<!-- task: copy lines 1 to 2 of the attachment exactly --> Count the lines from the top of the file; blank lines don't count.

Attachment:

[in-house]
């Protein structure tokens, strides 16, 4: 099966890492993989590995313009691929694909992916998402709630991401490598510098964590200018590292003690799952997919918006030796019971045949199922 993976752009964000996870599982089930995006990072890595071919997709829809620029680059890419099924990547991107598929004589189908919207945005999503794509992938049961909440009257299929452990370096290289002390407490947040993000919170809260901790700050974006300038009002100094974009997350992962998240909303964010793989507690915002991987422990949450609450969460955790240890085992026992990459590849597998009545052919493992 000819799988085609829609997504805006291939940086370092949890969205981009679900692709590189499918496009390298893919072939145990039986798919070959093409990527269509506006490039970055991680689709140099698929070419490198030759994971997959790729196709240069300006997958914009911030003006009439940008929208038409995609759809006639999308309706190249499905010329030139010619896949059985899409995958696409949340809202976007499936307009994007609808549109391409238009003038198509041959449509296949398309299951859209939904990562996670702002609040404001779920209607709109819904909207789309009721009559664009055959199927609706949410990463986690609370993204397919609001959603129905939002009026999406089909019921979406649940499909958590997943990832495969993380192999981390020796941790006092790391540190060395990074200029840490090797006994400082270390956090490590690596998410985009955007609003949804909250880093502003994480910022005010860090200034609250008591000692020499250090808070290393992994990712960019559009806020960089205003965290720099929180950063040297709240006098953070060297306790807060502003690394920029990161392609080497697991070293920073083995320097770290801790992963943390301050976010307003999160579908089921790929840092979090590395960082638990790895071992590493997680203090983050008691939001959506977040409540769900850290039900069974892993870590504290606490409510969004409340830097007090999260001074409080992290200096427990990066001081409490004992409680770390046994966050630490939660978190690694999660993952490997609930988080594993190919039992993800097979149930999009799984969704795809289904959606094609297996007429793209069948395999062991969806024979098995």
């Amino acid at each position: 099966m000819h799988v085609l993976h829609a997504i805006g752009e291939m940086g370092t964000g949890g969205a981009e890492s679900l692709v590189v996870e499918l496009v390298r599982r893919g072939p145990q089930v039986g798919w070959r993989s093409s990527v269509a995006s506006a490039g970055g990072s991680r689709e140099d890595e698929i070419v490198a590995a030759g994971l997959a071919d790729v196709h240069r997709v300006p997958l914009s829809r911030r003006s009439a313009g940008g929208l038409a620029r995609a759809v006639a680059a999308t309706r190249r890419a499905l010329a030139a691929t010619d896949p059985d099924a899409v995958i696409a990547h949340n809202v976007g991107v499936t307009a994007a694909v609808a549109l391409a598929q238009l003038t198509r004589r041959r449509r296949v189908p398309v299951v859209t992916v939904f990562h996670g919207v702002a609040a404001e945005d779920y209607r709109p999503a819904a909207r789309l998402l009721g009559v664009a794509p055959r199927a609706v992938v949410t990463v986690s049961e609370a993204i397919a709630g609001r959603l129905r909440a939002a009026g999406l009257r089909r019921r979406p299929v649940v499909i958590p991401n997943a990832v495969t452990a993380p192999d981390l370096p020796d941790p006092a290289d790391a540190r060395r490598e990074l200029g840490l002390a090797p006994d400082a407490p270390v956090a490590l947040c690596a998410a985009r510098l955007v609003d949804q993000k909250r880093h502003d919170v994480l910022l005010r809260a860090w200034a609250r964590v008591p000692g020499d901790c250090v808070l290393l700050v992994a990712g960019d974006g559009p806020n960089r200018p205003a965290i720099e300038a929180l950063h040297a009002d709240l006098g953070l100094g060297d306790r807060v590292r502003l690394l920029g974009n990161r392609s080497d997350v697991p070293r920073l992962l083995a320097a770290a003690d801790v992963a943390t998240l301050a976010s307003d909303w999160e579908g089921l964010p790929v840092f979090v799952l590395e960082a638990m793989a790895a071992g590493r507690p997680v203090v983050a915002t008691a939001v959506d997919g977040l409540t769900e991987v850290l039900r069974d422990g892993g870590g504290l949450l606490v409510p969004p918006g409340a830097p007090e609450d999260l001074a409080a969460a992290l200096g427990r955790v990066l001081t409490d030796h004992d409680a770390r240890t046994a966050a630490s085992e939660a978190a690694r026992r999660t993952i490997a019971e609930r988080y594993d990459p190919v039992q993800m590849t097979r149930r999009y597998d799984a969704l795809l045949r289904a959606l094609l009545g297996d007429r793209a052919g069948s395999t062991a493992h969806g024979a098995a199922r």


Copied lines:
[in-house]
């Protein structure tokens, strides 16, 4: 099966890492993989590995313009691929694909992916998402709630991401490598510098964590200018590292003690799952997919918006030796019971045949199922 993976752009964000996870599982089930995006990072890595071919997709829809620029680059890419099924990547991107598929004589189908919207945005999503794509992938049961909440009257299929452990370096290289002390407490947040993000919170809260901790700050974006300038009002100094974009997350992962998240909303964010793989507690915002991987422990949450609450969460955790240890085992026992990459590849597998009545052919493992 000819799988085609829609997504805006291939940086370092949890969205981009679900692709590189499918496009390298893919072939145990039986798919070959093409990527269509506006490039970055991680689709140099698929070419490198030759994971997959790729196709240069300006997958914009911030003006009439940008929208038409995609759809006639999308309706190249499905010329030139010619896949059985899409995958696409949340809202976007499936307009994007609808549109391409238009003038198509041959449509296949398309299951859209939904990562996670702002609040404001779920209607709109819904909207789309009721009559664009055959199927609706949410990463986690609370993204397919609001959603129905939002009026999406089909019921979406649940499909958590997943990832495969993380192999981390020796941790006092790391540190060395990074200029840490090797006994400082270390956090490590690596998410985009955007609003949804909250880093502003994480910022005010860090200034609250008591000692020499250090808070290393992994990712960019559009806020960089205003965290720099929180950063040297709240006098953070060297306790807060502003690394920029990161392609080497697991070293920073083995320097770290801790992963943390301050976010307003999160579908089921790929840092979090590395960082638990790895071992590493997680203090983050008691939001959506977040409540769900850290039900069974892993870590504290606490409510969004409340830097007090999260001074409080992290200096427990990066001081409490004992409680770390046994966050630490939660978190690694999660993952490997609930988080594993190919039992993800097979149930999009799984969704795809289904959606094609297996007429793209069948395999062991969806024979098995």